The popular ecoENERGY Retrofit program that provides grants of up to $5,000 to Canadians who make their homes more energy efficient has come to an abrupt end.
Homeowners who had already booked an appointment for a pre-retrofit evaluation before the Natural Resources Department announced the program's demise Wednesday remain eligible to apply for a grant. But no further bookings will be considered.
"The remaining $300-million for homeowners currently in the program will continue to support our home renovation industry and deliver both economic and environmental benefits from coast to coast to coast," Natural Resources Minister Christian Paradis said in an e-mail.
"We have a responsibility to taxpayers to ensure the program operates within its existing budget and no longer accepting new bookings for pre-retrofit evaluations is the kind of prudent fiscal management Canadians have come to expect from this government."
But if you haven't got your energy audit done, you are out of luck. There is no rebate for you. It's a completely arbitrary date. We have never heard this date before. Liberal MP David McGuinty
The federal budget released on March 4 promoted the program. "Due to unprecedented demand under the ecoENERGY Retrofit - Homes program, the government is allocating a further $80-million to support additional retrofits by Canadian homeowners," the budget documents said.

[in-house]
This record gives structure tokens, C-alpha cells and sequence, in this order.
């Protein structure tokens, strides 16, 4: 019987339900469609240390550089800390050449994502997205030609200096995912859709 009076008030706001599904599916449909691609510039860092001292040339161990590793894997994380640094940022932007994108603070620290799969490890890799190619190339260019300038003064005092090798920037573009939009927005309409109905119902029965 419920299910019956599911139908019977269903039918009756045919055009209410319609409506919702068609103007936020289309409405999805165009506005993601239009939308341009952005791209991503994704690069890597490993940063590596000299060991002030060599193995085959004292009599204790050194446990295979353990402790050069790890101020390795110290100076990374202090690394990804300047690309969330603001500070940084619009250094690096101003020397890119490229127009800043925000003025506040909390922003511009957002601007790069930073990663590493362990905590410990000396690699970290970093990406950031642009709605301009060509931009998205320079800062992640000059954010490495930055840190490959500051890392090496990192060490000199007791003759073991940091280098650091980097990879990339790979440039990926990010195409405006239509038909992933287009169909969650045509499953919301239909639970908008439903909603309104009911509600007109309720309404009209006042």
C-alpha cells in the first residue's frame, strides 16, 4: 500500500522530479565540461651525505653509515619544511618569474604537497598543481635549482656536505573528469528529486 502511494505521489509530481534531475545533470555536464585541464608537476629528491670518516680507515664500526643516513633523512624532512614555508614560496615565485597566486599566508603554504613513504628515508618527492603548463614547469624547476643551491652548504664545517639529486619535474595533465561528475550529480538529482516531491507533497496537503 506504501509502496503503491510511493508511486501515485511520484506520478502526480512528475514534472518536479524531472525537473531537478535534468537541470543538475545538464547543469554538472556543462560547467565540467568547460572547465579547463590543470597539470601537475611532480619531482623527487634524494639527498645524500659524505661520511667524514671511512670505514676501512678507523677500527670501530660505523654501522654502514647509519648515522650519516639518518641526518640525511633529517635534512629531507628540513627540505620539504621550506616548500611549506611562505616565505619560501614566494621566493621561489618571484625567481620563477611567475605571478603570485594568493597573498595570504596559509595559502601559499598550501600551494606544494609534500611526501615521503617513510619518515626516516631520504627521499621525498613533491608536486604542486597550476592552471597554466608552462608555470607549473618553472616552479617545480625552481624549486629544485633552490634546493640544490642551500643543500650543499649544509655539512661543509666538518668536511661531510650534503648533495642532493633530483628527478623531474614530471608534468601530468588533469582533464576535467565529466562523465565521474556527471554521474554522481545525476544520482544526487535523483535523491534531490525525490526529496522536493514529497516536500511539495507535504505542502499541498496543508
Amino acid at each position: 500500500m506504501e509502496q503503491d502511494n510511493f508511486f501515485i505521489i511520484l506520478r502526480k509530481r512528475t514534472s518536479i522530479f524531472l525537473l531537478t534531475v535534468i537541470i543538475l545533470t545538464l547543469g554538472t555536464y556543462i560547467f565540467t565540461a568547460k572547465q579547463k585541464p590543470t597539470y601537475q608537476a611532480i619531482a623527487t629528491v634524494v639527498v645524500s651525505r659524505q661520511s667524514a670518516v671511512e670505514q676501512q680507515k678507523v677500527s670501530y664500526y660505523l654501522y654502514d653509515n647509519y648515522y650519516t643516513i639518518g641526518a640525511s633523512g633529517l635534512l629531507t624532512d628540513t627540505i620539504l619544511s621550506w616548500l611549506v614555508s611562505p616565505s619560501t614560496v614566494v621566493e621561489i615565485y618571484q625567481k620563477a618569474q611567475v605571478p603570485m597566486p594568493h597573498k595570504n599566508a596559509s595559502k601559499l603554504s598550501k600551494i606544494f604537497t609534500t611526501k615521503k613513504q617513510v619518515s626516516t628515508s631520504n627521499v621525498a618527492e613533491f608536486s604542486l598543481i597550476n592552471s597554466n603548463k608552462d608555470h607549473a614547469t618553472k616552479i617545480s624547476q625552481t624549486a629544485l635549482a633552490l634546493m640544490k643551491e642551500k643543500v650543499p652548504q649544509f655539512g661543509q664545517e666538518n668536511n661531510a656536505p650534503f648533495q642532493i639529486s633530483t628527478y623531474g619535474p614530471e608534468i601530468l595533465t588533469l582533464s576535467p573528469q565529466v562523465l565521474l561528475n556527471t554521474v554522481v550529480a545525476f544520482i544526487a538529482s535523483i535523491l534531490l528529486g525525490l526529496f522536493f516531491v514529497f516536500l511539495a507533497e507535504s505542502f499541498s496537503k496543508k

The program, which is conducted in co-operation with the provinces, stipulated that a post-retrofit audit had to be completed by March 31, 2011. But, until Wednesday, there was no deadline for the initial application.
"They are saying they are not killing it since it still technically goes until March, 2011," Liberal MP David McGuinty said Wednesday. "But if you haven't got your energy audit done, you are out of luck. There is not rebate for you. It's a completely arbitrary date. We have never heard this date before."
His Liberal colleague Geoff Regan, the Natural Resources critic, said the loss of the program is going to be a huge disappointment to a lot of Canadians who were planning on making their homes more energy efficient this spring or summer.
"It is strange for the government to include $80-million in the budget and then a few weeks later kill the program," Mr. Regan said.
"This will also have a ripple effect across the economy. … I suspect this is one of the consequences of having a government which has run up a record $56-billion deficit last year and more massive deficits in the next few years. It's too bad that homeowners will be the ones to suffer."Report Typo/Error